Another Dozen Head Of Feral Cattle Captured On Beanfield Mesa

Some of the feral cattle captured last weekend on Beanfield Mesa. The bull on the far left has a brand. Photo by Eric Peterson

Cowboys had to attach some of the feral cattle by rope to trees to allow them to calm down. Photo by Eric Peterson

One of the feral cattle captured last weekend by Los Alamos County Open Space Specialist Eric Peterson and his team. Photo by Eric Peterson


Eric Peterson, Open Space Specialist for Los Alamos County says the feral cattle still loose in the County should be scared of him and his team of cowboys by now.

“My cowboys and I decided to volunteer our time over the weekend and were able to wrangle 12 more cows from Beanfield Mesa on U.S. Forest Service land. Four of them were large bulls weighing about 2,000 pounds each,” he said. “These aren’t your pasture cows. They fought us the entire time and broke ropes ripping trees out of the ground.”

Peterson said this is normal behavior for a wild animal that has never been handled by a human or been in a trailer. The weekend’s operation brings the total number of feral cows captured in Los Alamos County to 21.

“As always, we continue to appreciate the support and hope this is shedding some light on the serious issue we have with feral cattle. We plan to whip and ride until we catch them all,” he said.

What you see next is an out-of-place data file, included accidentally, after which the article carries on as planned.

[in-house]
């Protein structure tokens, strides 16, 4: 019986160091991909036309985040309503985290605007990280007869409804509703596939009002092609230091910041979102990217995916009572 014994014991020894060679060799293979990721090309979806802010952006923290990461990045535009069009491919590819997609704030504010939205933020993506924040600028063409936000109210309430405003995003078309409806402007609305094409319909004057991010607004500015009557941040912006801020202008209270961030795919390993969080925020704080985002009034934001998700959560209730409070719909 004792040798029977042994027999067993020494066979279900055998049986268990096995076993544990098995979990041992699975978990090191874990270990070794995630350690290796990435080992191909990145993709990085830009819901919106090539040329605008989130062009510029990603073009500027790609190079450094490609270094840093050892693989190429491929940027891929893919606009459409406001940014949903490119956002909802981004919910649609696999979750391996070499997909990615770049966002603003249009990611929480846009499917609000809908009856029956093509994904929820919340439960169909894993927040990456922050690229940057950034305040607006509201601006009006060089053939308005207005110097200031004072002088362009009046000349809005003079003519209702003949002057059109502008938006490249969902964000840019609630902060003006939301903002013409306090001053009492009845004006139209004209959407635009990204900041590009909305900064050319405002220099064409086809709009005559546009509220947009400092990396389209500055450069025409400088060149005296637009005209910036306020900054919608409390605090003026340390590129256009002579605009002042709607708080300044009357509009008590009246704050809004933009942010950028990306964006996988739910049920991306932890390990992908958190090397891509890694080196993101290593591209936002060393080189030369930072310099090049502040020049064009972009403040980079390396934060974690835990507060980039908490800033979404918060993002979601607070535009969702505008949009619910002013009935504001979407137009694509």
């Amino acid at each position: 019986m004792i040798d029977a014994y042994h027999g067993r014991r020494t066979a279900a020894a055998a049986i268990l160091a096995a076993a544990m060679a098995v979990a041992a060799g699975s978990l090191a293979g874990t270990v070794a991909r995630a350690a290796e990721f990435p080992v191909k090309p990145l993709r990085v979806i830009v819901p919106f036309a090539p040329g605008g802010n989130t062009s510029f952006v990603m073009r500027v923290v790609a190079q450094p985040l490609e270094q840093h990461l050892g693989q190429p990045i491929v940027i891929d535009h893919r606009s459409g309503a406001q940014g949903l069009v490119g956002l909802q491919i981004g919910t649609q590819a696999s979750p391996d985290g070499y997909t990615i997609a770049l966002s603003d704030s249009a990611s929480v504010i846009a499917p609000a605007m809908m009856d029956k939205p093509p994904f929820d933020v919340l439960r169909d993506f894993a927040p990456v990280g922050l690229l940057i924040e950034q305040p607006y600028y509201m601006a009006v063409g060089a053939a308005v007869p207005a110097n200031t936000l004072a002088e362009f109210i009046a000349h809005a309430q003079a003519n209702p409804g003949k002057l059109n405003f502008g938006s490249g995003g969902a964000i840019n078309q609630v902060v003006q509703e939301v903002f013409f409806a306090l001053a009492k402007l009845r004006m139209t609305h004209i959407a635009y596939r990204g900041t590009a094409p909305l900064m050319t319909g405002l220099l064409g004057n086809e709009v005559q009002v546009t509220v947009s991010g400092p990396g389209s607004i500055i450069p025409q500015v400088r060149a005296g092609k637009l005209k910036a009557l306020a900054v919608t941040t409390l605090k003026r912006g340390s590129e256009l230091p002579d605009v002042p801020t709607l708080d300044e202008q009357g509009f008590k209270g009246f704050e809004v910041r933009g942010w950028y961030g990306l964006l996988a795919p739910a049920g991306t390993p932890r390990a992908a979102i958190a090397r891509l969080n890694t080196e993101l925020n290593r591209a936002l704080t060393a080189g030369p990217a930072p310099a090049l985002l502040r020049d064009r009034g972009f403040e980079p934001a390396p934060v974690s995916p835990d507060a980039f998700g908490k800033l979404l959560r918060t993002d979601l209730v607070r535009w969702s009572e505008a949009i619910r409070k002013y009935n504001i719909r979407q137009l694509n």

Los Alamos County announced mid-April that a licensed and bonded contractor, Cody Fahrion of Busted Spur Cattle Company of Pagosa Springs and his team had been engaged to humanely remove feral cattle from Bayo and Pueblo Canyons.

Members of the community had been complaining that the feral cattle have been wandering on local roads, particularly near the White Rock Y causing concern for the safety of drivers in the area. Cattle, some of them unperturbed by the presence of humans, have been observed on local trails. County officials indicated that the cattle had also been damaging cultural sites and “been aggressive to recreation users” in the County.

The cattle removal operation was suspended briefly mid-May with about half the herd captured but was obviously reinstated. Peterson said more than a dozen additional cows have been spotted. The captured cattle had to be turned over to the State Livestock Inspector and any with brands are returned to their owners.